During the Orthodox Lent time (from 11 March to 27 April in 2019) most Moocow’s eateries extend their vegetarian menus. Through the rest of the year, all other restaurants and cafes offer flesh-free meals.
Jagannath on is the oldest vegetarian café in Moscow. Now the company has eight outlets in the city, most of which are centrally located and offer descent food at almost giveaway prices. Some visitors say the food and service at Jagannath could be better.
Two Avocado vegetarian cafes are also located in the city centre. They are somewhat more expensive than Jagannath and their menus are shorter, but the quality of food has deserved better vegetarians’ comments.
Many restaurants and cafes in Moscow offer halal products along with other food. Dozens if not hundreds of eateries ranging from street kiosks to up-market restaurants specialise on halal food.
Lebanon House (Ливанский дом) chain has two restaurants in walking distance from the Kremlin, one at 5 Teatralny Proezd and the other at 1 Maneznaya Square. These restaurants are among very few places which offer cardamom scented coffee brewed in jezve.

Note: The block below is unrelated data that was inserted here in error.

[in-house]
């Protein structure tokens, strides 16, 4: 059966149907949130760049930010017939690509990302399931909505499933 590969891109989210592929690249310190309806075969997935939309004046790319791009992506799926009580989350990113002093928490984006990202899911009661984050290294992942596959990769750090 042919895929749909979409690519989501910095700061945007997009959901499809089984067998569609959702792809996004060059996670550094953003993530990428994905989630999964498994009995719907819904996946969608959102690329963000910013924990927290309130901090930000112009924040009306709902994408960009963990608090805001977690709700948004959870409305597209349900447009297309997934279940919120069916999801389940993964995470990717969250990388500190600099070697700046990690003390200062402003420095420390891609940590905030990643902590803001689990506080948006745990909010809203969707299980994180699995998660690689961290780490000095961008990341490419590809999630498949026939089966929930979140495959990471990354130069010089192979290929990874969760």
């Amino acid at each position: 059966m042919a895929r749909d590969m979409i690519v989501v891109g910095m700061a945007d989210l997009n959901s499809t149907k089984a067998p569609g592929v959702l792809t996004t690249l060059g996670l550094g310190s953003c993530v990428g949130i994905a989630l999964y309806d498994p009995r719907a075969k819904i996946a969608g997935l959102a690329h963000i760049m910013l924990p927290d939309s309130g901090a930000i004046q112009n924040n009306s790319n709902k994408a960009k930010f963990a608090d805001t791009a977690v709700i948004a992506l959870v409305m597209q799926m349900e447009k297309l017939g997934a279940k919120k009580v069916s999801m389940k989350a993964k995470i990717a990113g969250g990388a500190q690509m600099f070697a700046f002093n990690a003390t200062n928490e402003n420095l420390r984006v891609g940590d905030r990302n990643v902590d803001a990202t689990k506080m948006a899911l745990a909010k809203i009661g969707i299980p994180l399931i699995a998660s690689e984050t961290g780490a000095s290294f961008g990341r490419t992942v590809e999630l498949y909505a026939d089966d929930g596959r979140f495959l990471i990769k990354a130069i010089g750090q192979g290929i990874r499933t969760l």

Bardak café at 6/8 Maroseyka Street offers Turkish food which, according to Muscovites who visited Turkey, do not differ much from that in Istanbul, but prices are higher in Moscow.
Jerusalem restaurant on the top floor of a synagogue at 6 Bolshaya Bronnaya Street offers impressive views of the central Moscow. The cuisine is more Caucasian than Jewish, some visitors say. Nevertheless, many guests praise their humus and Israeli wine.
Tel-Aviv restaurant at 30 Tsvetnoy Boulevard is known for Israeli and Mediterranean specialities, but it also offers food popular among European and Middle Asian Jews.
Jaffa restaurant at Afimall City shopping centre is also known for Mediterranean cuisine while some Odessa specialities like borsch and vareniky enrich its menu.
See also our Boozing Section.